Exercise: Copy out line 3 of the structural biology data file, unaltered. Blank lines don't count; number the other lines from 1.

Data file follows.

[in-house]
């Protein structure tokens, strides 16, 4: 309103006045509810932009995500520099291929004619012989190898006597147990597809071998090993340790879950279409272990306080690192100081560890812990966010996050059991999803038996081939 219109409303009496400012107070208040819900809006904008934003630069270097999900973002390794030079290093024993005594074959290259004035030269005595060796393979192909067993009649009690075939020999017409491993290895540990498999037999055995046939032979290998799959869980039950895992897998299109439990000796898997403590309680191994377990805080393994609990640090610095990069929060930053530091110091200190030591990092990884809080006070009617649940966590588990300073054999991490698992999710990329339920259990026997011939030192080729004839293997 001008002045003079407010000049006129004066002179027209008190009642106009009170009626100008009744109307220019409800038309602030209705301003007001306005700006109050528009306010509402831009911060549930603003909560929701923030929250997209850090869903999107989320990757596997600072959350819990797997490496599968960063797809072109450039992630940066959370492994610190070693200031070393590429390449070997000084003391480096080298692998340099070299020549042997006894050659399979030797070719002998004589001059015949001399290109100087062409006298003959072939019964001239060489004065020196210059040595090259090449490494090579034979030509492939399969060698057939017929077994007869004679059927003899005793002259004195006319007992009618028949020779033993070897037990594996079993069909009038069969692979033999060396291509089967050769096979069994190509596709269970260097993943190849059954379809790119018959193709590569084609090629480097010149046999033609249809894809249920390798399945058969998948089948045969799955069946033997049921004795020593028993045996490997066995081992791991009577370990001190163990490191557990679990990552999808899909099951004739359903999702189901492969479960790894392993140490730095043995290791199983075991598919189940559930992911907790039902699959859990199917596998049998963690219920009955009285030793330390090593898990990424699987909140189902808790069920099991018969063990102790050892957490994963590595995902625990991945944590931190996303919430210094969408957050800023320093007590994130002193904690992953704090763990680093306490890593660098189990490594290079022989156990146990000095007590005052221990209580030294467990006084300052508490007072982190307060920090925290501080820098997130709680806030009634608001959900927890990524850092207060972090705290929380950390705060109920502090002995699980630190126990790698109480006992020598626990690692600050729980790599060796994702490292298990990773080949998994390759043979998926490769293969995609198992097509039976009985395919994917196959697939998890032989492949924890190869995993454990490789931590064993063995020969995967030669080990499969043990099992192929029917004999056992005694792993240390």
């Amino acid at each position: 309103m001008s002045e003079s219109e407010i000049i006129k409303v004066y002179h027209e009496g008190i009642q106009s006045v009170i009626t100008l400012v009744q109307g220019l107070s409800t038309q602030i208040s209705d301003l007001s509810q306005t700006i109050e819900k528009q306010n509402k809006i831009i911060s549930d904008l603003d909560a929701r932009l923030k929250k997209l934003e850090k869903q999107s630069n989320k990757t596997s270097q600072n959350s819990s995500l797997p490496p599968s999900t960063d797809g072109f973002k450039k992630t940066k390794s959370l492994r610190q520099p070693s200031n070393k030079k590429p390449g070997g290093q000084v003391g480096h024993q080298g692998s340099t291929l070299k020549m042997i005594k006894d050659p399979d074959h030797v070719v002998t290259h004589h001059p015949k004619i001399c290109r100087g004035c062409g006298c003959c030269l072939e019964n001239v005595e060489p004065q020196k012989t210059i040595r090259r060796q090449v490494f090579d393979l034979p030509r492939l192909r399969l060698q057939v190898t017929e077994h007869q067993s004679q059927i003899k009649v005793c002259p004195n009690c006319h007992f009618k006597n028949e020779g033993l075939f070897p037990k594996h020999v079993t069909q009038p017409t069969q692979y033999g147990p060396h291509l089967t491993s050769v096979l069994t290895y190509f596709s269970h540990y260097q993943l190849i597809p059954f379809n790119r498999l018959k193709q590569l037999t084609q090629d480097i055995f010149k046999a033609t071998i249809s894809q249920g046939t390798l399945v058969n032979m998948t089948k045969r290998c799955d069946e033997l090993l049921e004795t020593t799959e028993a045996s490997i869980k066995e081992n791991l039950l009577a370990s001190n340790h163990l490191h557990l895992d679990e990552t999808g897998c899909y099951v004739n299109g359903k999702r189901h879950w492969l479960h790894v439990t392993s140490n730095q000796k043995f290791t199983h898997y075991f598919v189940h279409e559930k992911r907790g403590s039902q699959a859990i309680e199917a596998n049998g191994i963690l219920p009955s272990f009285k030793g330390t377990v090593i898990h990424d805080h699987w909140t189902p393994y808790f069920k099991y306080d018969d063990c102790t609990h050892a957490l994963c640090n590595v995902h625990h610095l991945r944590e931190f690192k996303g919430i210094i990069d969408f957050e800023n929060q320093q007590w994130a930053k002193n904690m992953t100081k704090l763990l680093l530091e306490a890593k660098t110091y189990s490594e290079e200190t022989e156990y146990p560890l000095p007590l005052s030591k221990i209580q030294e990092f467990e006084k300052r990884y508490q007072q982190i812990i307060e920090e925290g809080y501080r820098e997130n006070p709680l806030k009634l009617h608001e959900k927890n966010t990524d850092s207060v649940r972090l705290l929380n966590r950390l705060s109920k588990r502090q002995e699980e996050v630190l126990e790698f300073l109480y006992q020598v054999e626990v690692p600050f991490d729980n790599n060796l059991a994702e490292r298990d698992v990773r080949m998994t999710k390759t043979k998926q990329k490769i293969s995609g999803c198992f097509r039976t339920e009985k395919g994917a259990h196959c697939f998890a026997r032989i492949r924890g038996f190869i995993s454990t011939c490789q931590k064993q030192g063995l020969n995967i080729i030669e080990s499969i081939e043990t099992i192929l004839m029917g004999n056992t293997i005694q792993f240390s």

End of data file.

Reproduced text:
């Amino acid at each position: 309103m001008s002045e003079s219109e407010i000049i006129k409303v004066y002179h027209e009496g008190i009642q106009s006045v009170i009626t100008l400012v009744q109307g220019l107070s409800t038309q602030i208040s209705d301003l007001s509810q306005t700006i109050e819900k528009q306010n509402k809006i831009i911060s549930d904008l603003d909560a929701r932009l923030k929250k997209l934003e850090k869903q999107s630069n989320k990757t596997s270097q600072n959350s819990s995500l797997p490496p599968s999900t960063d797809g072109f973002k450039k992630t940066k390794s959370l492994r610190q520099p070693s200031n070393k030079k590429p390449g070997g290093q000084v003391g480096h024993q080298g692998s340099t291929l070299k020549m042997i005594k006894d050659p399979d074959h030797v070719v002998t290259h004589h001059p015949k004619i001399c290109r100087g004035c062409g006298c003959c030269l072939e019964n001239v005595e060489p004065q020196k012989t210059i040595r090259r060796q090449v490494f090579d393979l034979p030509r492939l192909r399969l060698q057939v190898t017929e077994h007869q067993s004679q059927i003899k009649v005793c002259p004195n009690c006319h007992f009618k006597n028949e020779g033993l075939f070897p037990k594996h020999v079993t069909q009038p017409t069969q692979y033999g147990p060396h291509l089967t491993s050769v096979l069994t290895y190509f596709s269970h540990y260097q993943l190849i597809p059954f379809n790119r498999l018959k193709q590569l037999t084609q090629d480097i055995f010149k046999a033609t071998i249809s894809q249920g046939t390798l399945v058969n032979m998948t089948k045969r290998c799955d069946e033997l090993l049921e004795t020593t799959e028993a045996s490997i869980k066995e081992n791991l039950l009577a370990s001190n340790h163990l490191h557990l895992d679990e990552t999808g897998c899909y099951v004739n299109g359903k999702r189901h879950w492969l479960h790894v439990t392993s140490n730095q000796k043995f290791t199983h898997y075991f598919v189940h279409e559930k992911r907790g403590s039902q699959a859990i309680e199917a596998n049998g191994i963690l219920p009955s272990f009285k030793g330390t377990v090593i898990h990424d805080h699987w909140t189902p393994y808790f069920k099991y306080d018969d063990c102790t609990h050892a957490l994963c640090n590595v995902h625990h610095l991945r944590e931190f690192k996303g919430i210094i990069d969408f957050e800023n929060q320093q007590w994130a930053k002193n904690m992953t100081k704090l763990l680093l530091e306490a890593k660098t110091y189990s490594e290079e200190t022989e156990y146990p560890l000095p007590l005052s030591k221990i209580q030294e990092f467990e006084k300052r990884y508490q007072q982190i812990i307060e920090e925290g809080y501080r820098e997130n006070p709680l806030k009634l009617h608001e959900k927890n966010t990524d850092s207060v649940r972090l705290l929380n966590r950390l705060s109920k588990r502090q002995e699980e996050v630190l126990e790698f300073l109480y006992q020598v054999e626990v690692p600050f991490d729980n790599n060796l059991a994702e490292r298990d698992v990773r080949m998994t999710k390759t043979k998926q990329k490769i293969s995609g999803c198992f097509r039976t339920e009985k395919g994917a259990h196959c697939f998890a026997r032989i492949r924890g038996f190869i995993s454990t011939c490789q931590k064993q030192g063995l020969n995967i080729i030669e080990s499969i081939e043990t099992i192929l004839m029917g004999n056992t293997i005694q792993f240390s």